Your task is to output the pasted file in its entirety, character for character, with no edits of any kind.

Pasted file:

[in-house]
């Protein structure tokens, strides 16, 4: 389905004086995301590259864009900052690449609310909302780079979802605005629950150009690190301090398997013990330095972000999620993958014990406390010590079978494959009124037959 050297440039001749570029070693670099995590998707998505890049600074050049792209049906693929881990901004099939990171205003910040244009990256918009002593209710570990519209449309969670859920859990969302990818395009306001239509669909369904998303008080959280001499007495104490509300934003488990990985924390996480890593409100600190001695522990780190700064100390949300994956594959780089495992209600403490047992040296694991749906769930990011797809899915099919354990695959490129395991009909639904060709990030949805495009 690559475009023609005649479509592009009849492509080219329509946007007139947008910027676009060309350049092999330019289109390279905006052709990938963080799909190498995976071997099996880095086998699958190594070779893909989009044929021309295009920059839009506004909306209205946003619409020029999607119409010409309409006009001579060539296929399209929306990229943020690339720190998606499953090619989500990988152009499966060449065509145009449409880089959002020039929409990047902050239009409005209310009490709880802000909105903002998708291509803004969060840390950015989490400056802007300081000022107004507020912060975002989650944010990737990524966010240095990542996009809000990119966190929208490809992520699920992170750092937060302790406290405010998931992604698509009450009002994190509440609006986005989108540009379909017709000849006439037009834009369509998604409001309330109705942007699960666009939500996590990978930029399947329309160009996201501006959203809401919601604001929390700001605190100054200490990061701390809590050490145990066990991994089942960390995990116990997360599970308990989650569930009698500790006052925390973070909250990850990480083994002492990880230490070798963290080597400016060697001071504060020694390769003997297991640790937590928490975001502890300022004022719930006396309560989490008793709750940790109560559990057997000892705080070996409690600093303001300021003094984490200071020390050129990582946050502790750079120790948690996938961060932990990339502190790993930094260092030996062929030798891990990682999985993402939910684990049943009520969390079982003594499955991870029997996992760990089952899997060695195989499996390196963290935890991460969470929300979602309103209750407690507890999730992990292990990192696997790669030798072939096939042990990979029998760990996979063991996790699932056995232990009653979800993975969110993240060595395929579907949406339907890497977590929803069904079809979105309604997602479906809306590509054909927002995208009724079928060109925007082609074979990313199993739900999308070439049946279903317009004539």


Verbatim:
[in-house]
């Protein structure tokens, strides 16, 4: 389905004086995301590259864009900052690449609310909302780079979802605005629950150009690190301090398997013990330095972000999620993958014990406390010590079978494959009124037959 050297440039001749570029070693670099995590998707998505890049600074050049792209049906693929881990901004099939990171205003910040244009990256918009002593209710570990519209449309969670859920859990969302990818395009306001239509669909369904998303008080959280001499007495104490509300934003488990990985924390996480890593409100600190001695522990780190700064100390949300994956594959780089495992209600403490047992040296694991749906769930990011797809899915099919354990695959490129395991009909639904060709990030949805495009 690559475009023609005649479509592009009849492509080219329509946007007139947008910027676009060309350049092999330019289109390279905006052709990938963080799909190498995976071997099996880095086998699958190594070779893909989009044929021309295009920059839009506004909306209205946003619409020029999607119409010409309409006009001579060539296929399209929306990229943020690339720190998606499953090619989500990988152009499966060449065509145009449409880089959002020039929409990047902050239009409005209310009490709880802000909105903002998708291509803004969060840390950015989490400056802007300081000022107004507020912060975002989650944010990737990524966010240095990542996009809000990119966190929208490809992520699920992170750092937060302790406290405010998931992604698509009450009002994190509440609006986005989108540009379909017709000849006439037009834009369509998604409001309330109705942007699960666009939500996590990978930029399947329309160009996201501006959203809401919601604001929390700001605190100054200490990061701390809590050490145990066990991994089942960390995990116990997360599970308990989650569930009698500790006052925390973070909250990850990480083994002492990880230490070798963290080597400016060697001071504060020694390769003997297991640790937590928490975001502890300022004022719930006396309560989490008793709750940790109560559990057997000892705080070996409690600093303001300021003094984490200071020390050129990582946050502790750079120790948690996938961060932990990339502190790993930094260092030996062929030798891990990682999985993402939910684990049943009520969390079982003594499955991870029997996992760990089952899997060695195989499996390196963290935890991460969470929300979602309103209750407690507890999730992990292990990192696997790669030798072939096939042990990979029998760990996979063991996790699932056995232990009653979800993975969110993240060595395929579907949406339907890497977590929803069904079809979105309604997602479906809306590509054909927002995208009724079928060109925007082609074979990313199993739900999308070439049946279903317009004539």